Probably the best player on the pitch, van Dijk put his stamp on the game with a blistering recovery to stop a late chance for Son down the left edge of the penalty area. His five headed clearances led anyone on either side in the match. Spurs attack had nothing to offer the game, and van Dijk was a big reason why.

Joel Matip – 8
Doesn’t get the plaudits that van Dijk does, but deserves them for his performance today. Collected a whopping 14 clearances – eight more than anyone else on the field – and assisted Origi’s goal. Was a monster along the back line.

Andrew Robertson – 7.5
Along with Alexander-Arnold, Robertson picked up a game-high 10 ball recoveries, and his distribution was far better at alleviating pressure than his right-back counterpart. Kept Spurs centrally located for the center-backs to do their thing.

Fabinho – 6
The Brazilian barely had a touch of the ball all match, and his distribution was quite mistake-prone, but he was able to funnel the Spurs attackers down the middle and pinch them into tight areas. Overall, did enough to win the game.

Jordan Henderson – 7
The captain deserved to lift the trophy, moving back to tackle strongly – 3-for-4 in the game, including a 3-for-3 mark in the defensive half – and helped carry the ball forward. Ran his tail off.

Georginio Wijnaldum – 5
Hardly influential on the match, Wijnaldum had a 100% passing rate – a rarity in the game – but it came on just 12 attempts. Needed more from the Dutchman for Liverpool to really put its stamp on the match.

Mohamed Salah – 5
Kept his cool on the early goal, but otherwise was completely invisible. He hardly touched the ball outside the Tottenham box, and when he did it often flowed backwards. Was not a factor in the game after his powerful 2nd minute spot-kick.

Sadio Mane – 6
Looked Liverpool’s most dangerous attacker, which isn’t saying much. He was dangerous when he had the ball, but never truly threatened on net. Earned the Liverpool penalty with a smart chip that looked halfway intentional, and came close to creating some innovative chances, but nothing else came to fruition for Mane after the handball 21 seconds in.

Roberto Firmino – 3
Usually a smart player who uses his pace and spacial awareness to trouble back lines, Firmino was utterly invisible. Whether that’s down to a lack of fitness or simply a poor performance, it’s hard to truly say, but he was useless and came off for eventual goalscorer Divock Origi.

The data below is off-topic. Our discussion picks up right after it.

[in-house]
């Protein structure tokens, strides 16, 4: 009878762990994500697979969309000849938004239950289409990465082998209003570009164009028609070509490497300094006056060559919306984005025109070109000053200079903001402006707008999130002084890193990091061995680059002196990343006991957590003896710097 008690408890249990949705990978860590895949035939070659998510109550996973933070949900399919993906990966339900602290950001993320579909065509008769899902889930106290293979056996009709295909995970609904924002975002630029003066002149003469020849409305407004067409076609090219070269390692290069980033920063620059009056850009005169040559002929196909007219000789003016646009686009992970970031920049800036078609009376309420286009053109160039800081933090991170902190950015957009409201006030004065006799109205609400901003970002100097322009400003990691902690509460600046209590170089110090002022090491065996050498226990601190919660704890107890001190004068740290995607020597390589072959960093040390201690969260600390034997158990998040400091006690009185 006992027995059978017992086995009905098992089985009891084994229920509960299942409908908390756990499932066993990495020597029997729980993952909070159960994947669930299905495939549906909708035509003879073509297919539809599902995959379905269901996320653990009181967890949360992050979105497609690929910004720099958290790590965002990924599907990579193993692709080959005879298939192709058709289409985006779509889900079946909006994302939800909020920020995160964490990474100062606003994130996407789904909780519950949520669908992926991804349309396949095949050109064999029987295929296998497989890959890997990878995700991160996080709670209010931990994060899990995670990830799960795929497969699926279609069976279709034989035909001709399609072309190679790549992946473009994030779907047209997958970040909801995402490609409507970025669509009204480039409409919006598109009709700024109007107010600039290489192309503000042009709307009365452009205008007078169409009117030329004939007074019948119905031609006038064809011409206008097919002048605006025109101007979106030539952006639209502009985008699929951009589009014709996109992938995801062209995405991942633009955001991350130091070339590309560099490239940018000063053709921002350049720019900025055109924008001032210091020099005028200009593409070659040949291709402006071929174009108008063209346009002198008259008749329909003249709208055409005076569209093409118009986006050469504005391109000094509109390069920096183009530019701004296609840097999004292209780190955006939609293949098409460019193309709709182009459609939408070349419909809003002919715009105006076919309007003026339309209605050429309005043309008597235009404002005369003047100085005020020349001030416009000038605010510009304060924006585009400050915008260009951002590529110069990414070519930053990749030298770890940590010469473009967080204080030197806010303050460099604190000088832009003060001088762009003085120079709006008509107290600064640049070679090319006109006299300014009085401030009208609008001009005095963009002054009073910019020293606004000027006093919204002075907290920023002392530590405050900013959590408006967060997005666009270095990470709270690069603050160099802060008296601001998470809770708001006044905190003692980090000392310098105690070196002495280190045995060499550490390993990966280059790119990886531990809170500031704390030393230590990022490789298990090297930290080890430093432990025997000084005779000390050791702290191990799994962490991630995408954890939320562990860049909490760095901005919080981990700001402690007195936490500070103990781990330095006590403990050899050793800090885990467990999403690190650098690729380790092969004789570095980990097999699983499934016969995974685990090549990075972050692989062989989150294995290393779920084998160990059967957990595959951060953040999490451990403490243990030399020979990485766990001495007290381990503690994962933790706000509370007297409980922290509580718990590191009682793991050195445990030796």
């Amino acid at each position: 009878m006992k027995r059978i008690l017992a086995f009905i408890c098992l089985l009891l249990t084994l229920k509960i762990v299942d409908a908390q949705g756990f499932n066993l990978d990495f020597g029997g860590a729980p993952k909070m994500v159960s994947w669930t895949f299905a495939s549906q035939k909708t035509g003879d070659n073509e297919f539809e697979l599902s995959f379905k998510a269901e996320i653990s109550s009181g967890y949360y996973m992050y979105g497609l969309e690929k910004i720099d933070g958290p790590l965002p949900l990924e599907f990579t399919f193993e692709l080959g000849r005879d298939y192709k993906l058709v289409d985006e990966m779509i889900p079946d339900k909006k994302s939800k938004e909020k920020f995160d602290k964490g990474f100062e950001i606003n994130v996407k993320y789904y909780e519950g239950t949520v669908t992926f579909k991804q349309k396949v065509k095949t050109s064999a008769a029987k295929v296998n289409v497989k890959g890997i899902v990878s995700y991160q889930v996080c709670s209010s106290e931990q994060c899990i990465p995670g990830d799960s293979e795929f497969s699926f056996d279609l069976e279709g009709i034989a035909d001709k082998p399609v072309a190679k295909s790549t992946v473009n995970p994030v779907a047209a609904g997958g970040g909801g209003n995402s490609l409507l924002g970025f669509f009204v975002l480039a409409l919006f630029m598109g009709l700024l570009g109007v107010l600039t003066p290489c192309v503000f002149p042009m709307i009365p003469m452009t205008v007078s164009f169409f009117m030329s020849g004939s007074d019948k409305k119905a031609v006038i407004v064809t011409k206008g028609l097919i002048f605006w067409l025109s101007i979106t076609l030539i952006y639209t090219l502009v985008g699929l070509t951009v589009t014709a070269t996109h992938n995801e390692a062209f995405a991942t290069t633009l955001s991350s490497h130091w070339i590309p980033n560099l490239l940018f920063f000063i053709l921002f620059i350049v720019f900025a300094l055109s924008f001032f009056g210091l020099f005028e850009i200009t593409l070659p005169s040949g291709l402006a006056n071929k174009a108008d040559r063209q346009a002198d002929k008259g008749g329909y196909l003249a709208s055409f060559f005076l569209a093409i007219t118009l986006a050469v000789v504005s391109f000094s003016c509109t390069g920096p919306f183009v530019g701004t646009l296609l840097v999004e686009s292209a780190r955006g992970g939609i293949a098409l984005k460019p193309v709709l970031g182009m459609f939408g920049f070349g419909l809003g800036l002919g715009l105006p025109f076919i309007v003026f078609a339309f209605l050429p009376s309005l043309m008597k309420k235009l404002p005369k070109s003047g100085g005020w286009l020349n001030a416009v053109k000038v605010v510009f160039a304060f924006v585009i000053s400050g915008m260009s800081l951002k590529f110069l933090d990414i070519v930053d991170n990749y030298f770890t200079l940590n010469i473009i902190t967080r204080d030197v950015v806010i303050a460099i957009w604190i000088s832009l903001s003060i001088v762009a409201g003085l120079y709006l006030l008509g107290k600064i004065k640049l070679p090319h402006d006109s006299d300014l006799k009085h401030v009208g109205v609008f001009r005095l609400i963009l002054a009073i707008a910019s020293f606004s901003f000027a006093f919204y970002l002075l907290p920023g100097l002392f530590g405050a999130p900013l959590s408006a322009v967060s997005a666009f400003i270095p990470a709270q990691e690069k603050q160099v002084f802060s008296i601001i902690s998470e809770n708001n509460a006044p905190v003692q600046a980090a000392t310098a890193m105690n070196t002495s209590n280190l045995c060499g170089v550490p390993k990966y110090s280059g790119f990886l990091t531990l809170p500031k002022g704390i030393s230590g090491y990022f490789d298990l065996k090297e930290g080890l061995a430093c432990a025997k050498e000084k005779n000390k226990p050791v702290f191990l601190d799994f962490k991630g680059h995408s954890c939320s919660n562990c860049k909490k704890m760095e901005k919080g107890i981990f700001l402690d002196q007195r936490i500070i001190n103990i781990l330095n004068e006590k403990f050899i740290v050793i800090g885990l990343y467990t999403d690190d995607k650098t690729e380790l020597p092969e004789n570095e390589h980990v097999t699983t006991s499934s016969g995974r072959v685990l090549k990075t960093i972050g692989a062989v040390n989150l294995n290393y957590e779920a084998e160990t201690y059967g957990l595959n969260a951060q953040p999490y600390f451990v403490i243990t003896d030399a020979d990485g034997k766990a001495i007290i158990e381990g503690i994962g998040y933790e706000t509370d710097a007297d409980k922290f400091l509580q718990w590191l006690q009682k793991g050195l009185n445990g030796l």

Substitutes:

James Milner – 5
Didn’t have much to do but defend, which he did well with three clearances in his half-hour of play.

Divock Origi – 5.5
His goal was spectacular, a perfectly placed effort through the legs of a defender, past the goalkeeper’s outstretched hand, and tucked into the far corner. Otherwise, he had a heavy touch and struggled to influence the game, but he came up big when it mattered most.

Joe Gomez – n/a

Tottenham Hotspur

Hugo Lloris – 5.5
The Frenchman made one key stop, tipping Andy Robertson‘s long-range effort over the bar acrobatically, but that was the only save he would make. Guessed right on Salah’s penalty, but couldn’t get to the strong effort. Organized his back line well.

Danny Rose – 8
Tottenham’s best player in the match. Defended well to keep Mo Salah a non-factor and was powerful going forward. Completed four take-ons down the left and was 35-of-40 passing, quite a number for a match that featured such sloppiness. Created three chances as well in truly a two-way performance.

Jan Vertonghen – 7.5
A gutsy performance from Vertonghen who was injured midway through the match but stayed on through the final whistle. Distributed forward well and defended strongly, blocking two shots as well.

Toby Alderweireld – 6
Struggled with his long balls, but collected six clearances and kept Firmino and Salah locked down. Was nutmegged on Origi’s goal, never a good look for a defender.

Kieran Trippier – 6.5
He struggled down the stretch with a hamstring problem, gutting it out to the final whistle but clearly hampered. Created two chances in the final few minutes, and overall defended quite well, but wasn’t truly able to make the match his own like Rose.

Moussa Sissoko – 4
Penalized for the handball early on, an unlucky and harsh moment with his hand raised looking to organize his teammates behind him. Still, the switched-off moment defined the rest of the game. Passing was decent, but wasn’t truly able to take control of the midfield, and his marauding runs forward were nowhere to be found. Came off with 16 minutes to go struggling with injury.

Harry Winks – 6
Unlucky to be sacrificed for Lucas Moura after 66 minutes, as he put in a good shift coming in after missing nearly two months with an injury. Didn’t look completely fit, but was a controlling factor in the middle of the pitch where the game seemed to otherwise devolve.

Dele Alli – 5
Was all over the field, able to flow freely, but did not have the final product as Spurs struggled mightily in the final third. Seemed to fade as the match went on, and wasn’t ever truly on the same page with his teammates.

Christian Eriksen – 4
If this was his Real Madrid audition, he failed miserably. Spurs’ most important player had nothing to offer the match, and while he was able to contribute a bit in desperation time, it was too little too late. His characteristic creativity was missing entirely, and teammates like Harry Kane suffered greatly as a result.

Heung-Min Son – 5